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Contract Law Cases - Bisset v Wilkinson
Ewe wouldn't believe how many sheep there are!
What Happened in Bisset v Wilkinson
- Mr Bisset entered a contract to buy two plots of land from Mr Wilkinson.
- Bisset intended to use the land to farm sheep. They agreed on a price and Bisset was content with it.
- He then asked Wilkinson how many sheep he thought the land could hold.
- Wilkinson had stated that he believed the land, if developed well, could hold 2,000 sheep.
- But this turned out not to be true and Bisset brought an action for misrepresentation against Wilkinson.
The Courts Ruling on Wilkinson
The Privy Council ruled that there was no misrepresentation on Wilkinson's side due to the following facts:
- Mr Wilkinson had never farmed sheep on the land and Mr Bisset knew this during the time the contract was made.
- This implied that Wilkinson had no specialist knowledge on the matter and therefore anything he said pertaining to sheep farming was merely an estimate and not meant to be held as a fact.
- Bisset had not proved that if the farmland was handled better, more sheep (perhaps 2,000) could not have successfully been farmed there.
Lord Merrivale's Exact Words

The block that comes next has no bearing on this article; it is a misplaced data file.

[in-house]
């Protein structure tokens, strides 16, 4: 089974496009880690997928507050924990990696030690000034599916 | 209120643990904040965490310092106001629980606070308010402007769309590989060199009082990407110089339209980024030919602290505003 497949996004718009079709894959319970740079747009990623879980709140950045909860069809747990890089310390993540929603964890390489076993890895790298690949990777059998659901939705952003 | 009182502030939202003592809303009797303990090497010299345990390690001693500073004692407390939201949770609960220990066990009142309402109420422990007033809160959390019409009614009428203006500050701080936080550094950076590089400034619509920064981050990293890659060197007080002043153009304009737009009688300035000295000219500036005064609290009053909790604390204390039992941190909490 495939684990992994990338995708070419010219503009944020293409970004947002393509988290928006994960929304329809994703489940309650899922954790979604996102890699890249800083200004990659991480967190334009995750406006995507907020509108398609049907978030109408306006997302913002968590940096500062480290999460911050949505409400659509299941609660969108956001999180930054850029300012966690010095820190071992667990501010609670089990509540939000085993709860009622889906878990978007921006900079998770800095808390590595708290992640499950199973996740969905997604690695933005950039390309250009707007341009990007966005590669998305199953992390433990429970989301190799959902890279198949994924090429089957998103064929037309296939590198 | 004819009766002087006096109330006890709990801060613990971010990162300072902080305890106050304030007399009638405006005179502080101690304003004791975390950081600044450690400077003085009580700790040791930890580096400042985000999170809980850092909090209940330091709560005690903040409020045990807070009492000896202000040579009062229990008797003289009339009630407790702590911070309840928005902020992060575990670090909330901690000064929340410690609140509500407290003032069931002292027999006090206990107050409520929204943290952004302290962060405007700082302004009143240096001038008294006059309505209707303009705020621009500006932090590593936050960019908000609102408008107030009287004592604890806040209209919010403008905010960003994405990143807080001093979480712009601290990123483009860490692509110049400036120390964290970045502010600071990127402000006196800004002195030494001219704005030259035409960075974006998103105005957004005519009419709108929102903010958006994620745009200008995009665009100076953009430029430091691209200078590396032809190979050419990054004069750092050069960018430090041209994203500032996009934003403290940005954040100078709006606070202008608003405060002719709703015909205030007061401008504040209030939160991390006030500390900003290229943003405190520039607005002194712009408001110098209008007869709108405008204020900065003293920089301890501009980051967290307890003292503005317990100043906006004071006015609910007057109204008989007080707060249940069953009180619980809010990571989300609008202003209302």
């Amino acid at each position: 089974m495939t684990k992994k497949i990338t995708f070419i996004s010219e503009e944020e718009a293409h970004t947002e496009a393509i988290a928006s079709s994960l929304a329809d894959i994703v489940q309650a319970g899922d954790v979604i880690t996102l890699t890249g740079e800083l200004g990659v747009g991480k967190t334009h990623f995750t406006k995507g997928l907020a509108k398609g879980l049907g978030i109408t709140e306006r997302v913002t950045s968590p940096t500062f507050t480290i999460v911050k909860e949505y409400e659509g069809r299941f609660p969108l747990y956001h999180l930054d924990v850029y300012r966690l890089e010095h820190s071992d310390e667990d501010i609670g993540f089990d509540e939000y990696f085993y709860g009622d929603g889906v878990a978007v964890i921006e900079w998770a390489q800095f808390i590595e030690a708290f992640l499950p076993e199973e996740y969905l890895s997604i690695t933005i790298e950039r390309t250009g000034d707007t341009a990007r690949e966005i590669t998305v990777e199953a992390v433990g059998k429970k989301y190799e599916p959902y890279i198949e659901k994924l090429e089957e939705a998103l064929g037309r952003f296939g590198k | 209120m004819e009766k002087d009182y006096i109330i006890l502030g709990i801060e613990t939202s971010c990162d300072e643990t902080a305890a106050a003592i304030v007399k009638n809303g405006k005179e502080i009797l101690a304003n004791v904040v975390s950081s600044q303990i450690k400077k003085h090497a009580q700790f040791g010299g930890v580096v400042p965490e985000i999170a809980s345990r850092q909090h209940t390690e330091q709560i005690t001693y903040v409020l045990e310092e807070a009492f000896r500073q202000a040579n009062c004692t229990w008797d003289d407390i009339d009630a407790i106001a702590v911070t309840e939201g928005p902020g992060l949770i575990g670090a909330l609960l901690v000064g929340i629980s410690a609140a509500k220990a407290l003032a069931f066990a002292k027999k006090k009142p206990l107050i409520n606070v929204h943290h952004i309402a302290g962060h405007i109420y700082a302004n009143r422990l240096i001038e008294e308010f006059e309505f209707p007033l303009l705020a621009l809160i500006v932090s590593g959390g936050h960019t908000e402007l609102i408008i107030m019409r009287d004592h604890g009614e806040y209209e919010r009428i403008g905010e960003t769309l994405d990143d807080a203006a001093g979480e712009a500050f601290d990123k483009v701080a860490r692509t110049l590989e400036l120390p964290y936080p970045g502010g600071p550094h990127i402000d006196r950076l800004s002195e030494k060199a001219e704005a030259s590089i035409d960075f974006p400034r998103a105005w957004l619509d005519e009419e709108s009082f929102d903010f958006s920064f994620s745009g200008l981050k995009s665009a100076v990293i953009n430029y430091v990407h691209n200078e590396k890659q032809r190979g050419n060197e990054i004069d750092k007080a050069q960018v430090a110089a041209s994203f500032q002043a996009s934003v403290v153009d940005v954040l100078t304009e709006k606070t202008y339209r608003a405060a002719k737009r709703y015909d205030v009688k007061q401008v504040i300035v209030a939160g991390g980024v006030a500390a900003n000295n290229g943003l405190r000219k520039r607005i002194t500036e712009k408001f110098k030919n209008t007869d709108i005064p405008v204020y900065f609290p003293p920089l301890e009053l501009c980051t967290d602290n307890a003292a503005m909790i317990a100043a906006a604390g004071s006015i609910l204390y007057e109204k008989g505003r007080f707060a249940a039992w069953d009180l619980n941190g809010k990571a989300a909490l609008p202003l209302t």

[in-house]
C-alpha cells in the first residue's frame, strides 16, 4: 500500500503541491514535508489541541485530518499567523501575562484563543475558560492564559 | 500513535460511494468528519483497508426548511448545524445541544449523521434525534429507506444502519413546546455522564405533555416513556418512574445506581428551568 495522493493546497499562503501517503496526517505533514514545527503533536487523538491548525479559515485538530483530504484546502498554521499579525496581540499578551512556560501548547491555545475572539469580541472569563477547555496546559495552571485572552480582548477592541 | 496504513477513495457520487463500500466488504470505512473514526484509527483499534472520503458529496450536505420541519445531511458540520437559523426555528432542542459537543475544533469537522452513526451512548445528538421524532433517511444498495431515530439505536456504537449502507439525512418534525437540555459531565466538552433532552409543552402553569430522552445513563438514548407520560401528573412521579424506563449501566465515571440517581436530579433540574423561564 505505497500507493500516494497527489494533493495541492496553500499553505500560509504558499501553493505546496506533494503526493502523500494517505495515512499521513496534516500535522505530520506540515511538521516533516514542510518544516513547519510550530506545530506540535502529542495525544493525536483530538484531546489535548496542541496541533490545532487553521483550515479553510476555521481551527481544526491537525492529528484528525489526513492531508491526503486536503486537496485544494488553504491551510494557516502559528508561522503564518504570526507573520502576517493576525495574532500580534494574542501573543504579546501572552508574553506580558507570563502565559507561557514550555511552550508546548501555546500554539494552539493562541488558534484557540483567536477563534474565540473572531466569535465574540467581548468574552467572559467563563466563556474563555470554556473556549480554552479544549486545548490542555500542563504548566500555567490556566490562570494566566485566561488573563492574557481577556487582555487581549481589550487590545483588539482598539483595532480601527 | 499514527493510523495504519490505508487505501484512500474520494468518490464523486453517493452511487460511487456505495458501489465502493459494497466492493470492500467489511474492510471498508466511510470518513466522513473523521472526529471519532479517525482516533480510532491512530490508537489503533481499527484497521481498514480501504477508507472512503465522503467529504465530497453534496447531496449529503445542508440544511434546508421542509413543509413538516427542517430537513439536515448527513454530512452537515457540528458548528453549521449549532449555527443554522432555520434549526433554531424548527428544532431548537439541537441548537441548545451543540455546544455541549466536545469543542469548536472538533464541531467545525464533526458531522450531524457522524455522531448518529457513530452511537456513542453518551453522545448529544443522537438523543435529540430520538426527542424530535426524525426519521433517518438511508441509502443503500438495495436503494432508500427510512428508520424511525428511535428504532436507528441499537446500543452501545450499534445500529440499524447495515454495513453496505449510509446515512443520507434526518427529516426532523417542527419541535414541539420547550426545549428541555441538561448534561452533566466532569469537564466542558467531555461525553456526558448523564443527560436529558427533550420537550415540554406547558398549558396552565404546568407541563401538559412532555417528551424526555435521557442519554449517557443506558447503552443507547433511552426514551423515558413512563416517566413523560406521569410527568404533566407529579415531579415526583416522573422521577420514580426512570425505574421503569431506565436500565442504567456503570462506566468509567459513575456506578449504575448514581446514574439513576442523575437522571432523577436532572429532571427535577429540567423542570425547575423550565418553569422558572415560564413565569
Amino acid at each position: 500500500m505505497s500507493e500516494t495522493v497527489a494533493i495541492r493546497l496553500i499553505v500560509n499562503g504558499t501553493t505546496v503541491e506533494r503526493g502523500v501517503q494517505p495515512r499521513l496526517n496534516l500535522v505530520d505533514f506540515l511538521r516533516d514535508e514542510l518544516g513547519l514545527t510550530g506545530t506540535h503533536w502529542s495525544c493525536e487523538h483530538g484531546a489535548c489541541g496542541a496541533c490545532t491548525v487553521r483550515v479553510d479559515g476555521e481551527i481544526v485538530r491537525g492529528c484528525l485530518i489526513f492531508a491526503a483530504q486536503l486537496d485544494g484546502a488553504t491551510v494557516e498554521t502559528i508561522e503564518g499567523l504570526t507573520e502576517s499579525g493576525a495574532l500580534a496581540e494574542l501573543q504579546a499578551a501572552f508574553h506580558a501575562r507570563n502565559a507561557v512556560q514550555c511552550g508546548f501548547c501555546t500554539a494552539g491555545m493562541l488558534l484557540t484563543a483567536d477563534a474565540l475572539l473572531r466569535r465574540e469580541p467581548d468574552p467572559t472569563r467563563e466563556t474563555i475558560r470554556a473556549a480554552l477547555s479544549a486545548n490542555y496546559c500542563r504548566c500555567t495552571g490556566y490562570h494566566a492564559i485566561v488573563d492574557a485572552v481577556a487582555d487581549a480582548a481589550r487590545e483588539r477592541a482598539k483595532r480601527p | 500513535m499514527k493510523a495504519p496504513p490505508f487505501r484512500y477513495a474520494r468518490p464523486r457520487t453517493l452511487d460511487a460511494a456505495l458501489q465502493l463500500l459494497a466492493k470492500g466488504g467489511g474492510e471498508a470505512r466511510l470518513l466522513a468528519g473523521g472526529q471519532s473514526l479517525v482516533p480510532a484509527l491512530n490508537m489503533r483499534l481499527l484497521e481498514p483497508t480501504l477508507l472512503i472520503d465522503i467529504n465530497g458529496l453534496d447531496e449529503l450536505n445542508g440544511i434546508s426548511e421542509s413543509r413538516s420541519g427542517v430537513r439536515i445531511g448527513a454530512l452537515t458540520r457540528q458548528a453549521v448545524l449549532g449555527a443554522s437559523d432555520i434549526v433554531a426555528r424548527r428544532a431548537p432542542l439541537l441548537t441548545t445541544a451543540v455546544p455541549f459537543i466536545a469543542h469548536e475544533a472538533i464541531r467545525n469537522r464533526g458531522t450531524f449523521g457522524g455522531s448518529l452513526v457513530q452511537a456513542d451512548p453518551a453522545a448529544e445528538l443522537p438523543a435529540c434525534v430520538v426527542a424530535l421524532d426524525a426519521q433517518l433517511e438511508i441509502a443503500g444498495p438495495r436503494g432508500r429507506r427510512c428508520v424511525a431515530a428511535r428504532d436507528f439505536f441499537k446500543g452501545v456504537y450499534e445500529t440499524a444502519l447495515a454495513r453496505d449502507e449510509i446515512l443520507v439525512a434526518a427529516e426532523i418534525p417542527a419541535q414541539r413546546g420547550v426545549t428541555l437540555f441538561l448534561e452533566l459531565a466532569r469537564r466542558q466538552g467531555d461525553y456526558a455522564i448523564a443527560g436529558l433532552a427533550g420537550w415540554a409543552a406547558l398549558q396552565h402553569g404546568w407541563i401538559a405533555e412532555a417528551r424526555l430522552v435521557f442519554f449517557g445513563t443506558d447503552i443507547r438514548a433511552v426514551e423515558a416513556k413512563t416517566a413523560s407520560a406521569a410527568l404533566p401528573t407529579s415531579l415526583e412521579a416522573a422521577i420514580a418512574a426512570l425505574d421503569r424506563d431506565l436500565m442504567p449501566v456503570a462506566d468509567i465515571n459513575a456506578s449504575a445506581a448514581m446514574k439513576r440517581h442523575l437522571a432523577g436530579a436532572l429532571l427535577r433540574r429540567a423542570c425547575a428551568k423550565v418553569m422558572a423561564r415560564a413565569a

'In ascertaining what meaning was conveyed to the minds of the now respondents by the appellant's statement as to the two thousand sheep, the most material fact to be remembered is that, as both parties were aware, the appellant had not and, so far as appears, no other person had at any time carried on sheep-farming upon the unit of land in question. That land as a distinct holding had never constituted a sheep-farm.'
He also added:
'[the] defendants failed to prove that the farm if properly managed was not capable of being occupied by two thousand sheep.’
Lessons to Take Away with you
- When creating a contract, keep in mind that any informal estimates, which are identified by the fact that the person giving them has no expert knowledge, often no more than you yourself, are not legally binding and if they are not accurate you will no legal right to claim misrepresentation.
- Dangers of the Law
Sellers may try to fool you by offering estimates that they know are untrue but will not be legally binding in an attempt to convince you to buy something. Make sure you make their estimation part of the contract!
This case highlights the importance of voicing your expectations formally and not just as a sideline comment.
Had Mr. Bisset expressed the idea that he wanted land capable of farming 2,000 sheep in the written contract, Mr Wilkinson would have been legally bound and may have took the time to ensure a more accurate estimate (or rejected the contract).
Instead, Wilkinson was able to give an informal estimate which because of his past experiences (or lack thereof) was not bound.
For this reason this case is similar to Smith v Hughes - the case where Mr. Hughes did not tell Smith that the oats he was buying are not suitable for racehorses to eat.
What do you think?
Do you think the judges acted rightly or wrongly?
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© 2013 DK